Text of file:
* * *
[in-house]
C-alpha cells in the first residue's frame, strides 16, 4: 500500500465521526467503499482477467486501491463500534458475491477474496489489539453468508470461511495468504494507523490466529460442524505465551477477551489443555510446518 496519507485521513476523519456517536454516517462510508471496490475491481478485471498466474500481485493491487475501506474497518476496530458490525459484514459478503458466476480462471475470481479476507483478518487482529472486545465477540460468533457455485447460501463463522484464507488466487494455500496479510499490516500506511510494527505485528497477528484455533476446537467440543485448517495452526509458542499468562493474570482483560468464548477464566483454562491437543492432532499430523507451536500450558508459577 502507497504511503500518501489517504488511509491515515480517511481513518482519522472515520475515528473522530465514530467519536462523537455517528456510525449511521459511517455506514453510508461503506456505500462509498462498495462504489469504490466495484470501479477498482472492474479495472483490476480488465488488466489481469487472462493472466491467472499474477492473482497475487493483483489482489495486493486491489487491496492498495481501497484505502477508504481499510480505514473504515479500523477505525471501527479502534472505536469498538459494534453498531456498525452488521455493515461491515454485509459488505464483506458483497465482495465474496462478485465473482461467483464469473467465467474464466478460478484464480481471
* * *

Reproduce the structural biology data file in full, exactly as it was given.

[in-house]
C-alpha cells in the first residue's frame, strides 16, 4: 500500500465521526467503499482477467486501491463500534458475491477474496489489539453468508470461511495468504494507523490466529460442524505465551477477551489443555510446518 496519507485521513476523519456517536454516517462510508471496490475491481478485471498466474500481485493491487475501506474497518476496530458490525459484514459478503458466476480462471475470481479476507483478518487482529472486545465477540460468533457455485447460501463463522484464507488466487494455500496479510499490516500506511510494527505485528497477528484455533476446537467440543485448517495452526509458542499468562493474570482483560468464548477464566483454562491437543492432532499430523507451536500450558508459577 502507497504511503500518501489517504488511509491515515480517511481513518482519522472515520475515528473522530465514530467519536462523537455517528456510525449511521459511517455506514453510508461503506456505500462509498462498495462504489469504490466495484470501479477498482472492474479495472483490476480488465488488466489481469487472462493472466491467472499474477492473482497475487493483483489482489495486493486491489487491496492498495481501497484505502477508504481499510480505514473504515479500523477505525471501527479502534472505536469498538459494534453498531456498525452488521455493515461491515454485509459488505464483506458483497465482495465474496462478485465473482461467483464469473467465467474464466478460478484464480481471